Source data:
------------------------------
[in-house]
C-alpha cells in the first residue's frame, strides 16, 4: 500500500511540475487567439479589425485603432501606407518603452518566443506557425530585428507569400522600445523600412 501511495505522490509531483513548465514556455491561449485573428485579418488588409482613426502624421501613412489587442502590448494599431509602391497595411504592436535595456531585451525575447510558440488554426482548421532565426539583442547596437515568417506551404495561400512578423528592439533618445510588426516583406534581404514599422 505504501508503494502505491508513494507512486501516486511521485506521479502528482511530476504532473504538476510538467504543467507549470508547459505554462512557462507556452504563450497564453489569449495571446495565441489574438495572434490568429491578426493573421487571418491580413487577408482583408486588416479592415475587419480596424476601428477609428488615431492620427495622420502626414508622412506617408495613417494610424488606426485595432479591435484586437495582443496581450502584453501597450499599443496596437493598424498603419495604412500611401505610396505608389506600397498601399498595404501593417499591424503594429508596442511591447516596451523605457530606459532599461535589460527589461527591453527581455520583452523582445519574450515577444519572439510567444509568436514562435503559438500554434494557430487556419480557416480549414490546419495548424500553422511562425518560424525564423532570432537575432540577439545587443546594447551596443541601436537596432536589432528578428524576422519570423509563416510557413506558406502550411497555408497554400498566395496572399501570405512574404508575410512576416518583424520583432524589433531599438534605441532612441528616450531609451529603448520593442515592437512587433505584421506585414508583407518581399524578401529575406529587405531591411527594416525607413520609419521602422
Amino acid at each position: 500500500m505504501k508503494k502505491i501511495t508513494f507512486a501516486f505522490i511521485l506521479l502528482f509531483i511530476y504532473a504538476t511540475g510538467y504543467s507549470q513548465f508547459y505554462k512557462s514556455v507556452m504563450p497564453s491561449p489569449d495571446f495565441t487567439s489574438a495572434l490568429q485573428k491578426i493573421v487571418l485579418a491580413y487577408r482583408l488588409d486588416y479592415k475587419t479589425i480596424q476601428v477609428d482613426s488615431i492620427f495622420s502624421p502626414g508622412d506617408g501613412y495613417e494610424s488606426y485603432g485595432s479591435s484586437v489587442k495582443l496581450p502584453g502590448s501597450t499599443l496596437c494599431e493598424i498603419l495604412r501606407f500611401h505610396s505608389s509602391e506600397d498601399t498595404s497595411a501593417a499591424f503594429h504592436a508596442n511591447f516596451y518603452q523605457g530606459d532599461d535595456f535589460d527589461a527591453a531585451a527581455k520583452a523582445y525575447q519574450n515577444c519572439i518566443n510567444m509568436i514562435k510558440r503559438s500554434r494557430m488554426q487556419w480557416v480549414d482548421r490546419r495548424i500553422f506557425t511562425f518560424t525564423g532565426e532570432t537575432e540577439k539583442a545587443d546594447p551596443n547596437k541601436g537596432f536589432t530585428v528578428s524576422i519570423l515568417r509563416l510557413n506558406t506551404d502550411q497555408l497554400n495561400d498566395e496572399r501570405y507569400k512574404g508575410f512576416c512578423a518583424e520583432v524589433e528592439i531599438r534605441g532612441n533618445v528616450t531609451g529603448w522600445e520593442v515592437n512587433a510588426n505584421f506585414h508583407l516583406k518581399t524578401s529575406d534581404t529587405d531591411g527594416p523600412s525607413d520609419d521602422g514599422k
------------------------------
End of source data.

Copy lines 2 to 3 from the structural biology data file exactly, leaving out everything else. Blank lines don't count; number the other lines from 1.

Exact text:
C-alpha cells in the first residue's frame, strides 16, 4: 500500500511540475487567439479589425485603432501606407518603452518566443506557425530585428507569400522600445523600412 501511495505522490509531483513548465514556455491561449485573428485579418488588409482613426502624421501613412489587442502590448494599431509602391497595411504592436535595456531585451525575447510558440488554426482548421532565426539583442547596437515568417506551404495561400512578423528592439533618445510588426516583406534581404514599422 505504501508503494502505491508513494507512486501516486511521485506521479502528482511530476504532473504538476510538467504543467507549470508547459505554462512557462507556452504563450497564453489569449495571446495565441489574438495572434490568429491578426493573421487571418491580413487577408482583408486588416479592415475587419480596424476601428477609428488615431492620427495622420502626414508622412506617408495613417494610424488606426485595432479591435484586437495582443496581450502584453501597450499599443496596437493598424498603419495604412500611401505610396505608389506600397498601399498595404501593417499591424503594429508596442511591447516596451523605457530606459532599461535589460527589461527591453527581455520583452523582445519574450515577444519572439510567444509568436514562435503559438500554434494557430487556419480557416480549414490546419495548424500553422511562425518560424525564423532570432537575432540577439545587443546594447551596443541601436537596432536589432528578428524576422519570423509563416510557413506558406502550411497555408497554400498566395496572399501570405512574404508575410512576416518583424520583432524589433531599438534605441532612441528616450531609451529603448520593442515592437512587433505584421506585414508583407518581399524578401529575406529587405531591411527594416525607413520609419521602422
Amino acid at each position: 500500500m505504501k508503494k502505491i501511495t508513494f507512486a501516486f505522490i511521485l506521479l502528482f509531483i511530476y504532473a504538476t511540475g510538467y504543467s507549470q513548465f508547459y505554462k512557462s514556455v507556452m504563450p497564453s491561449p489569449d495571446f495565441t487567439s489574438a495572434l490568429q485573428k491578426i493573421v487571418l485579418a491580413y487577408r482583408l488588409d486588416y479592415k475587419t479589425i480596424q476601428v477609428d482613426s488615431i492620427f495622420s502624421p502626414g508622412d506617408g501613412y495613417e494610424s488606426y485603432g485595432s479591435s484586437v489587442k495582443l496581450p502584453g502590448s501597450t499599443l496596437c494599431e493598424i498603419l495604412r501606407f500611401h505610396s505608389s509602391e506600397d498601399t498595404s497595411a501593417a499591424f503594429h504592436a508596442n511591447f516596451y518603452q523605457g530606459d532599461d535595456f535589460d527589461a527591453a531585451a527581455k520583452a523582445y525575447q519574450n515577444c519572439i518566443n510567444m509568436i514562435k510558440r503559438s500554434r494557430m488554426q487556419w480557416v480549414d482548421r490546419r495548424i500553422f506557425t511562425f518560424t525564423g532565426e532570432t537575432e540577439k539583442a545587443d546594447p551596443n547596437k541601436g537596432f536589432t530585428v528578428s524576422i519570423l515568417r509563416l510557413n506558406t506551404d502550411q497555408l497554400n495561400d498566395e496572399r501570405y507569400k512574404g508575410f512576416c512578423a518583424e520583432v524589433e528592439i531599438r534605441g532612441n533618445v528616450t531609451g529603448w522600445e520593442v515592437n512587433a510588426n505584421f506585414h508583407l516583406k518581399t524578401s529575406d534581404t529587405d531591411g527594416p523600412s525607413d520609419d521602422g514599422k